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China Pushed Panic-Inducing COVID-19 Disinfo In U.S., Officials Allege

Some U.S. officials say it's unlikely that Chinese agents actually created the disinformation, but rather amplified existing disinformation.
Posted at 5:22 PM, Apr 23, 2020

Six American officials are telling the New York Times that Chinese operatives are helping spread misinformation about COVID-19 inside the U.S. to sow political discord. According to the Times, disinformation researchers say China's approach is a notable departure from their usual tactics, and suggest China is now adopting parts of Russia's disinformation playbook.

Specifically, U.S. officials linked Chinese operatives to the spread of a several message chains claiming President Donald Trump would invoke the Stafford Act to put the U.S. under a national quarantine. Those messages proliferated on Facebook, and even prompted the National Security Council to debunk the rumors.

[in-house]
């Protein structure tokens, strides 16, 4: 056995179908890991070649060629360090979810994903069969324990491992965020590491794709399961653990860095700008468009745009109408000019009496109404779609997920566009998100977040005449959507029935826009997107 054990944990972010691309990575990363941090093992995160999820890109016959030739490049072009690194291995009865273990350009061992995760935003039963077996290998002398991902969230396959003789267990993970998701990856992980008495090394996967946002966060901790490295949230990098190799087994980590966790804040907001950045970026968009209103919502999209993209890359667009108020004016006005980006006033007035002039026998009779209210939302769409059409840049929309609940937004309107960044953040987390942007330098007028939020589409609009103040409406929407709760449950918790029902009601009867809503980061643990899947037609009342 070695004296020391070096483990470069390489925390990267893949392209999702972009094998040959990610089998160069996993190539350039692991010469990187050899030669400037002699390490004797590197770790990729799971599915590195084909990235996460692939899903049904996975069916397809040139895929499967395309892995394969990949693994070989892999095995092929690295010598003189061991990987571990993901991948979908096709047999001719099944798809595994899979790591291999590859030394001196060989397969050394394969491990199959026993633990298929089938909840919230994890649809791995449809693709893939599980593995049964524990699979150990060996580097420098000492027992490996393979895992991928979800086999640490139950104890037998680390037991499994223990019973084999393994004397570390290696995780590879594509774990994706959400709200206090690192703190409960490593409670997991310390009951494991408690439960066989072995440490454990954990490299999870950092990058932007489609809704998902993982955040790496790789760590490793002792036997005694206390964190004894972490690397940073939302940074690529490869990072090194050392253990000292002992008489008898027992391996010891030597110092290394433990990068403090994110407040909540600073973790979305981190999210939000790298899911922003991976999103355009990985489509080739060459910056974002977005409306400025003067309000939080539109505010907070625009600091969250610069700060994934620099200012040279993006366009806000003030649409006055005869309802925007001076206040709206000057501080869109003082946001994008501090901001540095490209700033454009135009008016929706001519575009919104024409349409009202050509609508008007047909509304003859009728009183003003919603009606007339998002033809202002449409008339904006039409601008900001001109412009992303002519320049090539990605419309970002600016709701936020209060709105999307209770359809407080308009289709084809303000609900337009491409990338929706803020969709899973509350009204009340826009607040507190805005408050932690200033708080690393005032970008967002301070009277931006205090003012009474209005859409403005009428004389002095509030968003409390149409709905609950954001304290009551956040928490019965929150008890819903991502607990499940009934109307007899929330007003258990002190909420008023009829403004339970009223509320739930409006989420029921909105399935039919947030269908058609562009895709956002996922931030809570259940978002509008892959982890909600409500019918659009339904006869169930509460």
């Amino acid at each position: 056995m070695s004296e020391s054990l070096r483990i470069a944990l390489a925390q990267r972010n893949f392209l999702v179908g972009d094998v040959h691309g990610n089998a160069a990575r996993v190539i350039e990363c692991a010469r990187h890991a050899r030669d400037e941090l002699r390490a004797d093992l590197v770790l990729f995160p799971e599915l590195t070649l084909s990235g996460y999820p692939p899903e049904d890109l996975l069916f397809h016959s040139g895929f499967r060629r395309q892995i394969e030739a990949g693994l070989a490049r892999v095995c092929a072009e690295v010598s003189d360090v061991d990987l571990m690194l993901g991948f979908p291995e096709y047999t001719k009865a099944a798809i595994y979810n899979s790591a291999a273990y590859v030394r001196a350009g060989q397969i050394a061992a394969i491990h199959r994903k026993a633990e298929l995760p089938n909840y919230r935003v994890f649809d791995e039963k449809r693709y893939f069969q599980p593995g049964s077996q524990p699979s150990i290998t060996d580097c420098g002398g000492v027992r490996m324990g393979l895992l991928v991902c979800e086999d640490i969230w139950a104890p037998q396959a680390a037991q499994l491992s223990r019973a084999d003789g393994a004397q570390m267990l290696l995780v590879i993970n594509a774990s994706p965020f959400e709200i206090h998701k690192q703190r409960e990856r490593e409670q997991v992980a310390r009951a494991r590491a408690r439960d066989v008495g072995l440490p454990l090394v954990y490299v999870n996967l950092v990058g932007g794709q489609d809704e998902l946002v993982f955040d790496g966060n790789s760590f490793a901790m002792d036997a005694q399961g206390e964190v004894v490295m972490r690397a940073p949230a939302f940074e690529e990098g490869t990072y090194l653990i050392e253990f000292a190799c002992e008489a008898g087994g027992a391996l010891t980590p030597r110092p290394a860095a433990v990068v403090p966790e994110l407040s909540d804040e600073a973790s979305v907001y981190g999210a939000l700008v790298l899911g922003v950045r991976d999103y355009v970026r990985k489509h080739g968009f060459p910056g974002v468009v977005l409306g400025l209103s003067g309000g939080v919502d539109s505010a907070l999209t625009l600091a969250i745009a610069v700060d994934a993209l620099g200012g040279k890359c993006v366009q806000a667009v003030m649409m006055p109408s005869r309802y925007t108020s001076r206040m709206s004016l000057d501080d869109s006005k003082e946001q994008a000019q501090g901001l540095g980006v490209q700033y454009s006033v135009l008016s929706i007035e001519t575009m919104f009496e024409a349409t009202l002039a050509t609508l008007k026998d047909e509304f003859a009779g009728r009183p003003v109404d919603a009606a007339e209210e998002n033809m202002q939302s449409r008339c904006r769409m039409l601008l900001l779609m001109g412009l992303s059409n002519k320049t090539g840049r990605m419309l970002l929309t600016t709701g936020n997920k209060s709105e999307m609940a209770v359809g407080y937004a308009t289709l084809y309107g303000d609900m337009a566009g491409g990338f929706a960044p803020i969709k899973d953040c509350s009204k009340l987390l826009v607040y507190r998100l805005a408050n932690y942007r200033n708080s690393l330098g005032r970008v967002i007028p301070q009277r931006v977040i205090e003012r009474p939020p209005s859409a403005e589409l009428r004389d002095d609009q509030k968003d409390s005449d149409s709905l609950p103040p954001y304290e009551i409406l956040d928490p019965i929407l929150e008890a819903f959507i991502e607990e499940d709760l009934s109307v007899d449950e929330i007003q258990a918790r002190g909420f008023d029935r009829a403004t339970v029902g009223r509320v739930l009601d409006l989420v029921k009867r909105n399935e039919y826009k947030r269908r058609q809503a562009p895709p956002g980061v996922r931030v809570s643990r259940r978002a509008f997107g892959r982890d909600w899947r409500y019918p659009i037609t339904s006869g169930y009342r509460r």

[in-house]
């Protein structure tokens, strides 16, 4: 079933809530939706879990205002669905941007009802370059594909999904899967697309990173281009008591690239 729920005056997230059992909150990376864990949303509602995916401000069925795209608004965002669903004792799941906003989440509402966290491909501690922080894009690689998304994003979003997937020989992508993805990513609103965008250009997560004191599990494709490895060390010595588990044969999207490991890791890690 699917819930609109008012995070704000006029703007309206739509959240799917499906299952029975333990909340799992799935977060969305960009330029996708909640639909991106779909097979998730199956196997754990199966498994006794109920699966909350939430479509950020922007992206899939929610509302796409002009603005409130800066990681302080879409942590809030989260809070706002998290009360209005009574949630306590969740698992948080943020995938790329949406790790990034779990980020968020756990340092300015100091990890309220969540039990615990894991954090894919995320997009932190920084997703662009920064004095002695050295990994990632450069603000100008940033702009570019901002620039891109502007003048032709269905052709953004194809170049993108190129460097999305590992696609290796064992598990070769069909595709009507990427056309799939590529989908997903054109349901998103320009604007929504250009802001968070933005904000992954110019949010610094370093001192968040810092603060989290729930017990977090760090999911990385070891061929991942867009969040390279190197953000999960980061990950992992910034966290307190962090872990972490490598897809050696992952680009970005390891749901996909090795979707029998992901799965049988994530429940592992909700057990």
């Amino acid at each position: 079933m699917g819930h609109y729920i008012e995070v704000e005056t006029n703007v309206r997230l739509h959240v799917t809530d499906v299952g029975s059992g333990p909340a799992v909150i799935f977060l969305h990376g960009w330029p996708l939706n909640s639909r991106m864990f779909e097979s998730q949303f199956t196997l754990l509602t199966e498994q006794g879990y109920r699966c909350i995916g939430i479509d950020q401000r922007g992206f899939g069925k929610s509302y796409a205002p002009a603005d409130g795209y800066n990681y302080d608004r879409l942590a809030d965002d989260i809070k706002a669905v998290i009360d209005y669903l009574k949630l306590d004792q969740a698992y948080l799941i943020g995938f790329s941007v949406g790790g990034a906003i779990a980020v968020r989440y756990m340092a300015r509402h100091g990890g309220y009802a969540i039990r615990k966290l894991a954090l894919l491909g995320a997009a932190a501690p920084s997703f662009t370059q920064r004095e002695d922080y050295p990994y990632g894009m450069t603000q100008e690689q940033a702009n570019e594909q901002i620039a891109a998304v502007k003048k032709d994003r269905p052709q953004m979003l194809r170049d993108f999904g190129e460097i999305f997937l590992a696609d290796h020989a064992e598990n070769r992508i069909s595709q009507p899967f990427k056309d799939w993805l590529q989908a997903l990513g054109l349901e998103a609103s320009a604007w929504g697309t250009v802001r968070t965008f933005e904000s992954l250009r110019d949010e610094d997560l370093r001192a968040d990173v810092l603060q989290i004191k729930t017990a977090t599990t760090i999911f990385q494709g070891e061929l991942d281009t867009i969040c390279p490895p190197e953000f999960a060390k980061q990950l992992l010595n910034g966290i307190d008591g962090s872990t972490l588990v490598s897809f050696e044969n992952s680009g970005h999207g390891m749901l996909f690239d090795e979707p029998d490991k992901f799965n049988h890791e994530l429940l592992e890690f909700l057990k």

U.S. officials also said it's likely that China did not create these messages, but rather chose to amplify certain disinformation as public disputes about lockdown policies became more heated and partisan. These same experts also note this strategy aligns with China's new push to engage in Russia-centric disinformation tactics.

Social media companies have felt the effect of these posts, especially as more fringe conservative groups stage anti-lockdown protests. Facebook said it would selectively remove some of these event pages, but according to disinformation expert Paul Barrett, they may not be going far enough.

"In the political realm, I think they feel a lot of anxiety about taking down or otherwise diminishing this or that piece of content because they're afraid that whoever was the proponent of that content is going to get angry at them."